Not to be outdone by AM on the traveling front, Londonstani has spent the best part of 24 hours on planes flying around the Middle East. And, the one good thing about travelling economy class on Emirates air are all the free English and Arabic newspapers.
The Taliban attacks on ISAF forces in Nuristan made for the top story in every single title. The story seems like a pretty straight forward affair, but hidden in its coverage is clue to how the Afghan conflict is being seen within the Muslim world.
Wire stories are a nuts and bolts write-by-numbers affair with strict rules on news judgement, impartiality and grammar which aim to ensure the finished written product adheres to the ethos of the organisation and varies little from individual writer to writer. Newspapers then later reprint these stories. Often the only changes they make are to cut out the final paragraphs of background or re-write the headline.
With that in mind, the original Reuters story on the Nuristan attack has the title; Eight U.S. soldiers killed in east Afghan battle. The same story in the Gulf News is; US troops beaten back. AFP's original story has the headline; Eight US troops die in one of worst Afghan battles. The Gulf news runs with; US suffers heavy losses in Taliban's daring attack.
Gulf News is a Dubai-based paper with a fairly neutral line towards the United States. Sitting in the middle of the central section of seats on the Emirates airbus squashed between a large Punjabi man and a nose picking spoilt Pakistani teenager visiting home after a stint working in the family business in Saudi, Londonstani was not in a position to conduct a media study, but the Arabic newspapers had similar headlines. It would been instructive to look at other newspapers from across the region and monitor the op-eds which will appear in the next couple of days. (This is something embassies do, right?)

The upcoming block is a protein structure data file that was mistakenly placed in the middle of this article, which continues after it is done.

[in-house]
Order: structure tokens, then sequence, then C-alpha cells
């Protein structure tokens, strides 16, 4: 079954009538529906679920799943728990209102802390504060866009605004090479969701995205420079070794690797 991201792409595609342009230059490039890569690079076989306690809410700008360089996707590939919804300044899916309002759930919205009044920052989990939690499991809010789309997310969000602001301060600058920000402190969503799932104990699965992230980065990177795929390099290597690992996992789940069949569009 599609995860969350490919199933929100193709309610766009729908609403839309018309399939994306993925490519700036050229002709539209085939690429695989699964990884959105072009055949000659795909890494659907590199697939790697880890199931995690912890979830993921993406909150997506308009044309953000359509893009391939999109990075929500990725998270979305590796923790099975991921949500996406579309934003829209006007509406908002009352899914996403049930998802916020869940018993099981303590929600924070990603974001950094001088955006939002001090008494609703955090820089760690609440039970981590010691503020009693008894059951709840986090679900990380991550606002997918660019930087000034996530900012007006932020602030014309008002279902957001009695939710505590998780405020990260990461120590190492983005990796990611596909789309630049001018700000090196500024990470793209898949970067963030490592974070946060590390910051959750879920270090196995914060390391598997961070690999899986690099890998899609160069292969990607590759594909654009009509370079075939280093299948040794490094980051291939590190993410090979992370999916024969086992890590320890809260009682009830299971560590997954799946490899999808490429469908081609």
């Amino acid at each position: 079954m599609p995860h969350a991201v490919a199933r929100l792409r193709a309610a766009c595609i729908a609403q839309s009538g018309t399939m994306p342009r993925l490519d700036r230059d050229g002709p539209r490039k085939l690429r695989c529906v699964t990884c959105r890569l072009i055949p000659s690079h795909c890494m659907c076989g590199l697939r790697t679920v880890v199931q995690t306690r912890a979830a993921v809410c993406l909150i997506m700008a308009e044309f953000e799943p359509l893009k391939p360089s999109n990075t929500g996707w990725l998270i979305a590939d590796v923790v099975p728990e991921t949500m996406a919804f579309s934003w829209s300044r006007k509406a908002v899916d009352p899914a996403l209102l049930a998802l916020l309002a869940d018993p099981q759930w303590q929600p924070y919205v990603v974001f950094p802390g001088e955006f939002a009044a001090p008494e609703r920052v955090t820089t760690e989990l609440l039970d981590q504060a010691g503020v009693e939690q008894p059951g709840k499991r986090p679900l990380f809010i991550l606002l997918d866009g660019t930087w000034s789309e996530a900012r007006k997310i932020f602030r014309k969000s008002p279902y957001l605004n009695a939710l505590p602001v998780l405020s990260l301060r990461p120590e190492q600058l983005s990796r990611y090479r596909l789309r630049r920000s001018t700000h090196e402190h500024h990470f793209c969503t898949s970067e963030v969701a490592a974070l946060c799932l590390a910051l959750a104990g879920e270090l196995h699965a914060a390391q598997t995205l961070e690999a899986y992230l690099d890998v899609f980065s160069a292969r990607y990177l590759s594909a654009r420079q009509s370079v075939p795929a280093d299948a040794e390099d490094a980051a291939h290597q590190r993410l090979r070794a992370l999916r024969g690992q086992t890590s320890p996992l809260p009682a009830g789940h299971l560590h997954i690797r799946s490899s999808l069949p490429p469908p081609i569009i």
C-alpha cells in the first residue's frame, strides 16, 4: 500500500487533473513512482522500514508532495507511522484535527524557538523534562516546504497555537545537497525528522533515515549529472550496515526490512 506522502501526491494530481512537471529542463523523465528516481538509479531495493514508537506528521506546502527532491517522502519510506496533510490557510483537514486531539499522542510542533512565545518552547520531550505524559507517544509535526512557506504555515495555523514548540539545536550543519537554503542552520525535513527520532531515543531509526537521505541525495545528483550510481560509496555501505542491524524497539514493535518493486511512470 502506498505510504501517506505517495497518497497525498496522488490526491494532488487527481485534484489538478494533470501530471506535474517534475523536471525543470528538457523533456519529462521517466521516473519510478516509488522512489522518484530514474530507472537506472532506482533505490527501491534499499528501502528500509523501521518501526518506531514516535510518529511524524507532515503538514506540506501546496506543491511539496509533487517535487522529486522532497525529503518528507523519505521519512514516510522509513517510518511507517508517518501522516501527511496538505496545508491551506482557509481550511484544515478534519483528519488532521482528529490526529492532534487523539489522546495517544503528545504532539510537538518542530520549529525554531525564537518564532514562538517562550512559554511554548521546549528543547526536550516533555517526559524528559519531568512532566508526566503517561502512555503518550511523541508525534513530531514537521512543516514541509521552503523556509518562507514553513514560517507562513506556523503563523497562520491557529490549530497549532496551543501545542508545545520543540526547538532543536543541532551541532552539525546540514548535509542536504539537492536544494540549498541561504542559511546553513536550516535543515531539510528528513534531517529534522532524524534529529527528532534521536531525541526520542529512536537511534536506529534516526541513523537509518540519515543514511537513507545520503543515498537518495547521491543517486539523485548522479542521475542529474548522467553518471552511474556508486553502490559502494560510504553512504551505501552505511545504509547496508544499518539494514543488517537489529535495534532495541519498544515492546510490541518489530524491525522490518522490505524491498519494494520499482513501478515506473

The public in ISAF contributing nations are exposed to media stories that highlight the sacrifices of their own country's troops and the general evilness of the enemy. But what we don't see is how the conflict is being viewed abroad. But it is vital strategists are aware of perception in the region when they consider the implications of future strategy decisions.
There is little point denying that the Taliban (whether in Afghanistan or Pakistan) get much popularity for just fighting toe to toe against Western, and particularly American and British, troops. One of the new realities on the ground engendered by the last eight years of conflict is that local militias in the Muslim world attract respect and therefore support just by taking on Western forces. This respect, particularly when it comes from people who live far away from the theatre of conflict, translates into financial support. Many of these groups now have a strong motivation to turn "internationalist" where once they would have been local. Most readers here are aware of the talks between US and Taliban officials held in the US before 9/11. Once, it seemed the Taliban might develop a Saudi-like US client state. Not any more.
In Londonstani's own opinion, the invasion and occupation of Afghanistan was misguided. But now it's done, it needs to be done right. "Leaving them to it" is morally dubious after a botched occupation that returned a bunch of gangsters to power. Not to mention the years of bloody service Afghanistan provided to the West in its cold war struggle against the Warsaw pact countries. But also, in the same way the Palestinians' use of suicide attacks sanctified their adoption by al Qaeda, what happens in Afghanistan will have an effect in the future. It's only the exact form of that impact that's not clear.